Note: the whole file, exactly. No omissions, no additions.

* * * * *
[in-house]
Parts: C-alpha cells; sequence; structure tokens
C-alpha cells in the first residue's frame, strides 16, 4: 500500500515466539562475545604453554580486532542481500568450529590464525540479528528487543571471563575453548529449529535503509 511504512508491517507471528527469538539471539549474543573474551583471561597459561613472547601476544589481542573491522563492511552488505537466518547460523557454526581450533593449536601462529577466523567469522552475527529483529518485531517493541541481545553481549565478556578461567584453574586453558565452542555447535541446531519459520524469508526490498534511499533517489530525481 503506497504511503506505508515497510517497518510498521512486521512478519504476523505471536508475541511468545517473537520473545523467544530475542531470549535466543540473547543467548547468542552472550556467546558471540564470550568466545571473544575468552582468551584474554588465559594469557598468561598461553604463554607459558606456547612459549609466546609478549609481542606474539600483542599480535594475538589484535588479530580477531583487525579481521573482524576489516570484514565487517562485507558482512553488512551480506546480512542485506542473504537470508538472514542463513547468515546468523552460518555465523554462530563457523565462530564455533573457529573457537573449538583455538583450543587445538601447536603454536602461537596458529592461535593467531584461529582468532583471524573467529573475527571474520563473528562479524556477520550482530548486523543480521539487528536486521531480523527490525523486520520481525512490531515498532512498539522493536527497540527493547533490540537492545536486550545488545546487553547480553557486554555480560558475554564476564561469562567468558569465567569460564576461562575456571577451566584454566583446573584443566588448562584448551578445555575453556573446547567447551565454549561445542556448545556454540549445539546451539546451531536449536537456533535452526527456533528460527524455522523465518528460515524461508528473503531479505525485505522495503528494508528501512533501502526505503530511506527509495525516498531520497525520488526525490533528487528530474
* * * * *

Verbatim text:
[in-house]
Parts: C-alpha cells; sequence; structure tokens
C-alpha cells in the first residue's frame, strides 16, 4: 500500500515466539562475545604453554580486532542481500568450529590464525540479528528487543571471563575453548529449529535503509 511504512508491517507471528527469538539471539549474543573474551583471561597459561613472547601476544589481542573491522563492511552488505537466518547460523557454526581450533593449536601462529577466523567469522552475527529483529518485531517493541541481545553481549565478556578461567584453574586453558565452542555447535541446531519459520524469508526490498534511499533517489530525481 503506497504511503506505508515497510517497518510498521512486521512478519504476523505471536508475541511468545517473537520473545523467544530475542531470549535466543540473547543467548547468542552472550556467546558471540564470550568466545571473544575468552582468551584474554588465559594469557598468561598461553604463554607459558606456547612459549609466546609478549609481542606474539600483542599480535594475538589484535588479530580477531583487525579481521573482524576489516570484514565487517562485507558482512553488512551480506546480512542485506542473504537470508538472514542463513547468515546468523552460518555465523554462530563457523565462530564455533573457529573457537573449538583455538583450543587445538601447536603454536602461537596458529592461535593467531584461529582468532583471524573467529573475527571474520563473528562479524556477520550482530548486523543480521539487528536486521531480523527490525523486520520481525512490531515498532512498539522493536527497540527493547533490540537492545536486550545488545546487553547480553557486554555480560558475554564476564561469562567468558569465567569460564576461562575456571577451566584454566583446573584443566588448562584448551578445555575453556573446547567447551565454549561445542556448545556454540549445539546451539546451531536449536537456533535452526527456533528460527524455522523465518528460515524461508528473503531479505525485505522495503528494508528501512533501502526505503530511506527509495525516498531520497525520488526525490533528487528530474